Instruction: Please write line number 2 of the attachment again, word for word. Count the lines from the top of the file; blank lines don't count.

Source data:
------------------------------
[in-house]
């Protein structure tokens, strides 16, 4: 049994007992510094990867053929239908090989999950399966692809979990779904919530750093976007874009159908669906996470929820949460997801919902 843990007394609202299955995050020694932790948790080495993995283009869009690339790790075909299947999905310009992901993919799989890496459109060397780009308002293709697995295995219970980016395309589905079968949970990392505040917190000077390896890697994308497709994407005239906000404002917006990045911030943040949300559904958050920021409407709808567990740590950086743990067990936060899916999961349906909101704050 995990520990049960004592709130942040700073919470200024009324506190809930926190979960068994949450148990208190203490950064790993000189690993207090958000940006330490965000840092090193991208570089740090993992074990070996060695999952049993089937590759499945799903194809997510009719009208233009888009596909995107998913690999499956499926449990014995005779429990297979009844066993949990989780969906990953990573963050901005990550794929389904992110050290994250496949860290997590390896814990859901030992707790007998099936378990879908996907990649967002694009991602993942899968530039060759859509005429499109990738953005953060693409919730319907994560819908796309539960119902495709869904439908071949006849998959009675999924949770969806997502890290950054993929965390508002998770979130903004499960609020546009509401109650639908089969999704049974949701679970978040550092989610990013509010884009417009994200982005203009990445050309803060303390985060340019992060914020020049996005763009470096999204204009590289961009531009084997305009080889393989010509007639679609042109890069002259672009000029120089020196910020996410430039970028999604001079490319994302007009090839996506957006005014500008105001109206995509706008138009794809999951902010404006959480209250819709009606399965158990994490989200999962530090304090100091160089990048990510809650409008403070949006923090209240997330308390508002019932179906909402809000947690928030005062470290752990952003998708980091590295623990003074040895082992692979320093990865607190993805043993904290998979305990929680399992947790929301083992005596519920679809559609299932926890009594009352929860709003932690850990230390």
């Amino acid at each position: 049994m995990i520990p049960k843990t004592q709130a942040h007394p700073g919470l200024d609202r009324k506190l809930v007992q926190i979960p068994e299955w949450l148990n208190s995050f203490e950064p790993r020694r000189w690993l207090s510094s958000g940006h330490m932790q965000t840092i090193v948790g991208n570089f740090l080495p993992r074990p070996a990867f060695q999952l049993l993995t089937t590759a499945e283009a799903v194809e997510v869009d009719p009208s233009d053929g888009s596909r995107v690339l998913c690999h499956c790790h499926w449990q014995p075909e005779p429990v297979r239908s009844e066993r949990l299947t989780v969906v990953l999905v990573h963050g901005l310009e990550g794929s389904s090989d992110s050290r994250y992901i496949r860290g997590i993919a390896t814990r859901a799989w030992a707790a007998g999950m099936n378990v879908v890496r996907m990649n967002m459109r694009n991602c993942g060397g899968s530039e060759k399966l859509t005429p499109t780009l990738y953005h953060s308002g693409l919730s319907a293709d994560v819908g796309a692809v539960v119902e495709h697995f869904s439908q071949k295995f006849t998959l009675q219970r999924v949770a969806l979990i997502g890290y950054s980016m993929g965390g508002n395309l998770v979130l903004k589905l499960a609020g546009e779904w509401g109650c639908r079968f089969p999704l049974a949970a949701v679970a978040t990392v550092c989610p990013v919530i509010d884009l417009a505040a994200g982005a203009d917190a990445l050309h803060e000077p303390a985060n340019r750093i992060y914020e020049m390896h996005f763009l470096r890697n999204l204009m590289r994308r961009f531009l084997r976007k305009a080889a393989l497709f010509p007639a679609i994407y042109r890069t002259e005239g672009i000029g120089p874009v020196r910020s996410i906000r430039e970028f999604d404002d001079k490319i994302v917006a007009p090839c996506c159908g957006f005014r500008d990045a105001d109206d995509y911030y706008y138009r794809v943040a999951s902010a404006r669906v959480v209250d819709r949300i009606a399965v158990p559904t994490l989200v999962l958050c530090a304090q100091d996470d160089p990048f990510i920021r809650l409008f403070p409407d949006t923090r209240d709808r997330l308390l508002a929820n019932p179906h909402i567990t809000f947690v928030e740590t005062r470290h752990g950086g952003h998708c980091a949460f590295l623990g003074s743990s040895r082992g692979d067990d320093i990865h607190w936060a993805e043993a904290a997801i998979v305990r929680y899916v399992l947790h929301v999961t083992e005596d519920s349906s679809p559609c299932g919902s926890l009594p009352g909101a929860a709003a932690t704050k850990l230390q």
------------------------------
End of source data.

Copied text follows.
């Protein structure tokens, strides 16, 4: 049994007992510094990867053929239908090989999950399966692809979990779904919530750093976007874009159908669906996470929820949460997801919902 843990007394609202299955995050020694932790948790080495993995283009869009690339790790075909299947999905310009992901993919799989890496459109060397780009308002293709697995295995219970980016395309589905079968949970990392505040917190000077390896890697994308497709994407005239906000404002917006990045911030943040949300559904958050920021409407709808567990740590950086743990067990936060899916999961349906909101704050 995990520990049960004592709130942040700073919470200024009324506190809930926190979960068994949450148990208190203490950064790993000189690993207090958000940006330490965000840092090193991208570089740090993992074990070996060695999952049993089937590759499945799903194809997510009719009208233009888009596909995107998913690999499956499926449990014995005779429990297979009844066993949990989780969906990953990573963050901005990550794929389904992110050290994250496949860290997590390896814990859901030992707790007998099936378990879908996907990649967002694009991602993942899968530039060759859509005429499109990738953005953060693409919730319907994560819908796309539960119902495709869904439908071949006849998959009675999924949770969806997502890290950054993929965390508002998770979130903004499960609020546009509401109650639908089969999704049974949701679970978040550092989610990013509010884009417009994200982005203009990445050309803060303390985060340019992060914020020049996005763009470096999204204009590289961009531009084997305009080889393989010509007639679609042109890069002259672009000029120089020196910020996410430039970028999604001079490319994302007009090839996506957006005014500008105001109206995509706008138009794809999951902010404006959480209250819709009606399965158990994490989200999962530090304090100091160089990048990510809650409008403070949006923090209240997330308390508002019932179906909402809000947690928030005062470290752990952003998708980091590295623990003074040895082992692979320093990865607190993805043993904290998979305990929680399992947790929301083992005596519920679809559609299932926890009594009352929860709003932690850990230390």